The Center for American Progress, a self-described non-partisan think-tank that is nonetheless fairly left-wing, has issued a report called "America's Middle Class Still Losing Ground." Authors Christian Weller and Amanda Logan find that middle-class families are less able to weather a financial disaster today than they were as recently as 2000. They write:
--The sharpest deterioration in middle-class financial security is associated with the cost of a medical emergency.
--Drops in personal wealth have contributed to the decline in middle-class financial security. Because house prices started to fall and debt continued to rise in 2007, we also observed the share of families who could weather an unspecified emergency equal to three months of income decrease to 29.4 percent in 2007 from ... 39.4 percent in 2000.
--The share of families who had enough resources to cover a spell of unemployment has declined since 2000. (To 44.1 percent in 2007 from 51 percent in 2000.)
Weller ads in a video presentation that middle-class Americans have been whalloped by a "trifecta" of decline in wealth: a stock market crash in 2001 that is repeating itself in 2008; falling home prices; and high and increasing mortgage levels.
The report's prescription includes a bigger earned income tax credit, easier access to union membership, universal health care and a stronger program of unemployment insurance. At the same time, the Center's David Madland finds that unemployment figures hide some of the job loss that is happening today. Many people are being asked to work fewer hours for less pay. And only 35 percent of people who are unemployed are getting over the hurdles to actually receive unemployment checks.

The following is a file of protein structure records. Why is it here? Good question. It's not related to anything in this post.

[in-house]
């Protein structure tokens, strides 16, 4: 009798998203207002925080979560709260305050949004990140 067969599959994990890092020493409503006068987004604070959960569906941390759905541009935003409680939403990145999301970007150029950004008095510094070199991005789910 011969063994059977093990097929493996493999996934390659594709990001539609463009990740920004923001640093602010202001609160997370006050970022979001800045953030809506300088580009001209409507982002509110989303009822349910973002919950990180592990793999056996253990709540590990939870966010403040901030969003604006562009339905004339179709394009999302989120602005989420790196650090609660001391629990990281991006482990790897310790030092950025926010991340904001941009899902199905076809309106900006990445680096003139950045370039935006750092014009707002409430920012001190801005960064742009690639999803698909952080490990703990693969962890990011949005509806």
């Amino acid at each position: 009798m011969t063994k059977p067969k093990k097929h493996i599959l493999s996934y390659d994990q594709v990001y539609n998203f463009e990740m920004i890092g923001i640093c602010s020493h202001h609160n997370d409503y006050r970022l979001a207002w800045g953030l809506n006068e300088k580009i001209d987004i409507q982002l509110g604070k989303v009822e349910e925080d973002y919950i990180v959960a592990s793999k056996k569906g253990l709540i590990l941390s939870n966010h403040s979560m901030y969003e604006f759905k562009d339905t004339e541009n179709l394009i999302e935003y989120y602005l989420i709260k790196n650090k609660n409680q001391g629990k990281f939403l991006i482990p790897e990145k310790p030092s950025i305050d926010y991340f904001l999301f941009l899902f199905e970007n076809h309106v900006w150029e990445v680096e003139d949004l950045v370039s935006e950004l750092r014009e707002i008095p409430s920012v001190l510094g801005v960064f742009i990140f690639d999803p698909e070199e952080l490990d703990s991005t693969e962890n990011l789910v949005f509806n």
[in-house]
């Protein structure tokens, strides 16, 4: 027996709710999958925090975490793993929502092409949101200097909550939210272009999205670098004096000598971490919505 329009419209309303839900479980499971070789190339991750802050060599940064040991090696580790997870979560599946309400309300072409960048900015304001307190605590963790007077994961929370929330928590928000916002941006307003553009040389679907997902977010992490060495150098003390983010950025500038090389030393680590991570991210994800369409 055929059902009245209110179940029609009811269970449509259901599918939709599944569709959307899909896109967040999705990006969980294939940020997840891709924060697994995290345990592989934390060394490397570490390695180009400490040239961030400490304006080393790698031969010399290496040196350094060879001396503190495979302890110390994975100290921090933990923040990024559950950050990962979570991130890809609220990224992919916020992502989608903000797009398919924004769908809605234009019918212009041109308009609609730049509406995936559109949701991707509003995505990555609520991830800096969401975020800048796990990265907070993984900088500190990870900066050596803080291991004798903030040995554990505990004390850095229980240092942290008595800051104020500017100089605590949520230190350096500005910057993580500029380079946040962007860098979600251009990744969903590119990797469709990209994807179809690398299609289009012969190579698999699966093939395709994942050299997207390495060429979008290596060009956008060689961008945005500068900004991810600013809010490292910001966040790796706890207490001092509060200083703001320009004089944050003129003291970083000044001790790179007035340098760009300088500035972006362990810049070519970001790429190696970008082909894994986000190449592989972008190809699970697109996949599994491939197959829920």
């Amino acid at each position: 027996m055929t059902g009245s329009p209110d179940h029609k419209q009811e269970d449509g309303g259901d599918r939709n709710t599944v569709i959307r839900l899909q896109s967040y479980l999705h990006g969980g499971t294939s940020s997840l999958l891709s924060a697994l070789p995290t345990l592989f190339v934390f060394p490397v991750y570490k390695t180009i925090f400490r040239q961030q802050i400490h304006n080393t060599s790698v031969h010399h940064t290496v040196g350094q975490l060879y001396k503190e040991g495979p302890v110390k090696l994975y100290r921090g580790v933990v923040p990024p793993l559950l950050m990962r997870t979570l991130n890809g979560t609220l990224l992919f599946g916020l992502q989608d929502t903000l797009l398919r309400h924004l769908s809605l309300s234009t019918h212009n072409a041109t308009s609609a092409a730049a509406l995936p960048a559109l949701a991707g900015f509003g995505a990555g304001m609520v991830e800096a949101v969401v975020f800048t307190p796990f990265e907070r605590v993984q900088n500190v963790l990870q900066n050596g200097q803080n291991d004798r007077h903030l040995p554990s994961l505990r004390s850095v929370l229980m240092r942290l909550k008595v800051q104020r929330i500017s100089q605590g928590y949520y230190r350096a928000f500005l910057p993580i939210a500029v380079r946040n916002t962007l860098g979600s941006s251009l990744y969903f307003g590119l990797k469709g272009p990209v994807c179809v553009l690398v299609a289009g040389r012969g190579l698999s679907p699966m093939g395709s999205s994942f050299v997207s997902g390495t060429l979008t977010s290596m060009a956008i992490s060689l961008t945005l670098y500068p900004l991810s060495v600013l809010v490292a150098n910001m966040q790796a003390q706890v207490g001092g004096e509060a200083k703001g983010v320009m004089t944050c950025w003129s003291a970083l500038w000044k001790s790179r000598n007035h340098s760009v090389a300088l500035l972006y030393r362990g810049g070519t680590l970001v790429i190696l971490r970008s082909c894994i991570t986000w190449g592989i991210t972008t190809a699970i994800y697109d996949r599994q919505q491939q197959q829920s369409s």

The job numbers released today by the Department of Labor provide further evidence that that the economy is not working for most Americans, with new indications that the labor market is likely to remain weak for some time. In July, the economy lost another 51,000 jobs, and unemployment increased to 5.7 percent from 5.5 percent, its highest level since March of 2004. Job losses were widespread, declining in construction, manufacturing and several service industries....
The economy has lost jobs for seven straight months—the longest stretch since the period ending May 2002—shedding 460,000 jobs since January. This is the longest stretch of job loss since the period ending May 2002 – the tail of the last recession....
Not only are people losing jobs, but those with jobs are increasingly likely to have their hours reduced to part-time. The number of people who are working part time involuntarily—predominantly those who have lost hours or cannot find full-time work—jumped to 5.7 million last month, an increase of almost 1.4 million over the last 12 months. And many people who have lost jobs are having significant difficulty finding new ones. The number of people who have been unemployed for 27 weeks or longer increased to 1.7 million people, up from 1.6 million the previous month and 1.3 million the previous July.
... when Congress returns from their August recess, one of the first things they should address are reforms to unemployment insurance. They should temporarily extend the length of time the unemployed can collect benefits, and significantly expand the reach of unemployment insurance. The reason: currently only about 35 percent of those who are unemployed receive unemployment benefits due to structural rigidities in the system that do not take into account new work patterns in the economy.